The Application of EC Law by National Courts: The Free Movement of Goods

By Malcolm A. Jarvis | Go to book overview

10 Remedies for Breach of Rules on the Free Movement of Goods Before National Courts

1 INTRODUCTION

The question of remedies for breaches of EC law before national courts has taken centre-stage in recent years.1 This issue is of enormous practical importance given its position as the last link in the process towards effective and uniform application of EC law. The application of EC law by national courts may be seen in three stages. The first stage requires the national courts to accord provisions of EC law supremacy and direct effect in the national legal system. At the second stage, the national courts are called upon to apply the substantive provisions of EC law in accordance with the case law developed by the ECJ. The third and final stage concerns the provision of effective remedies for the breach of such substantive provisions. It is this third stage which forms the subject-matter of this chapter. The importance of the third stage is underlined by the fact that, should the national courts fail to provide effective remedies at the third stage, the benefits of correct application of EC law at the first and second stages will be negated. A Community right which can only be enforced through an ineffective remedy renders the right itself worthless.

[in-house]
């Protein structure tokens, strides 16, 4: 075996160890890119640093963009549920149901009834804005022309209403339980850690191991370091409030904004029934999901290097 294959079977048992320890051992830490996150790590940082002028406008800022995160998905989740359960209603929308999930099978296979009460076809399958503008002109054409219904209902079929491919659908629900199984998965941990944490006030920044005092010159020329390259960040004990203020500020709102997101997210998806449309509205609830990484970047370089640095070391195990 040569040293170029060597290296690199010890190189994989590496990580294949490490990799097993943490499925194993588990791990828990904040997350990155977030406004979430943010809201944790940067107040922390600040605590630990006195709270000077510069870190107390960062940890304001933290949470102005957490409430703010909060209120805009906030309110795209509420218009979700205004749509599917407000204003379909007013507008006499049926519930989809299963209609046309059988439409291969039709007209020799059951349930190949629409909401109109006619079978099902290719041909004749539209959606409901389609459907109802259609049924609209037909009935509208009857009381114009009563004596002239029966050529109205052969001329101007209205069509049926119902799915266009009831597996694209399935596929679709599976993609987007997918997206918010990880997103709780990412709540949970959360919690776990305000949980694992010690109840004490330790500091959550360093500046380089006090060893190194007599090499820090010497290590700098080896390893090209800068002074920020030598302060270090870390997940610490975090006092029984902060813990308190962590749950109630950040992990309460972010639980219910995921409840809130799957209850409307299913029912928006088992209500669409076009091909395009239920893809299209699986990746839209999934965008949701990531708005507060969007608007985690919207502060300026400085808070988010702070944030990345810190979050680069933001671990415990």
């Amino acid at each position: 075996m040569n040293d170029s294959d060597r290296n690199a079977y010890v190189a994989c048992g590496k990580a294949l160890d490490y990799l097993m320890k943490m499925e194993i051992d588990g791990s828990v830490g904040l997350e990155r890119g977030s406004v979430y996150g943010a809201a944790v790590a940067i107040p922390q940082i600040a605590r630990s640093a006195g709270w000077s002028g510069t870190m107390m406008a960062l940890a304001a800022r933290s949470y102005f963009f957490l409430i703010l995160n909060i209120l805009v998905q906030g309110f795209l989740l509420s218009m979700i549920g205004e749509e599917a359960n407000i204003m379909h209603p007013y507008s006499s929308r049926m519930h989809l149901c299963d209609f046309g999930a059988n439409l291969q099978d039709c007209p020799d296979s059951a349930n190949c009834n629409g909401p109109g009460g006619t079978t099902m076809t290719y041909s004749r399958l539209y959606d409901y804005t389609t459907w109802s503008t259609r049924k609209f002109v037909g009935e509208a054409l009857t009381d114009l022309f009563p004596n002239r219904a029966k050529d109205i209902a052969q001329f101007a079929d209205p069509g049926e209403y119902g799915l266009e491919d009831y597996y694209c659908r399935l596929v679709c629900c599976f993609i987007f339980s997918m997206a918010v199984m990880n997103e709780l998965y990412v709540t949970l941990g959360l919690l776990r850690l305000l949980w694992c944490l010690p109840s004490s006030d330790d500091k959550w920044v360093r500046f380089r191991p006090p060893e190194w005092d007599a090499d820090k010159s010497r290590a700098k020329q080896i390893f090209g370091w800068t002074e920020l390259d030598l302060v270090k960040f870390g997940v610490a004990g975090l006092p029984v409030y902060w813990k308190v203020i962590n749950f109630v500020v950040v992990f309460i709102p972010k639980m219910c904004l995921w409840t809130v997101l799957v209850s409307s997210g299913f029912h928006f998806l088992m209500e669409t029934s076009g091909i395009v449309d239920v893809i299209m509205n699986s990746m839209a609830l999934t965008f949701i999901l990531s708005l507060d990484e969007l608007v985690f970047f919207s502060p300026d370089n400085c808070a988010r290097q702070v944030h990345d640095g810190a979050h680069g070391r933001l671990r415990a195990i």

Given the importance of remedies before national courts as a means to achieve the uniform application of EC law, it is surprising that the EC

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1
An exhaustive discussion of the question of remedies before national courts is beyond the scope of this work. See further Van Gerven, "'Bridging the Gap between Community and National laws: Towards a Principle of Homogeneity in the Field of Legal Remedies'"; Caranta, "'Judicial Protection Against Member States: a new jus commune takes shape'"; Bebr, "'Court of Justice: Judicial Protection and the Rule of Law'" and Curtin & Mortelmans, "'Application and Enforcement of Community Law by the Member States: Actors in Search of a Third Generation Script'", both in Curtin and Heukels (eds.), Institutional Dynamics of European Integration, Essays in Honour of Henry G. Schermers, vol. II ( Martinus Nijhoff Publishers, 1995); Tash, 'Remedies for European Community Law Claims in Member States: Toward a European Standard'; Ruffert, 'Rights and Remedies in European Community Law: A Comparative View' (1997) 34 CMLRev 307; Brealey & Hoskins, Remedies in EC Law; D'Sa, European Community Law and Civil Remedies in England and Wales; Lonbay & Biondi (eds.), Remedies for Breach of EC Law; Steiner, Enforcing EC Law; Lewis, Remedies and the Enforcement of European Community Law. The issue of remedies before national courts is not new: see Hartley, 'The Effect in National Law of Judgements of the European Court of Justice'; Bridge, 'Procedural Aspects of the Enforcement of EC law Through the Legal Systems of the Member States'; Steiner, 'How to Make Actions Suit the Case: Domestic Remedies for Breach of EC Law'; Oliver, 'Enforcing Community Law Rights in English Courts'; Barav, 'Enforcement of Community Rights in National Courts: The Case for Jurisdiction to Grant Interim Relief'.

-365-

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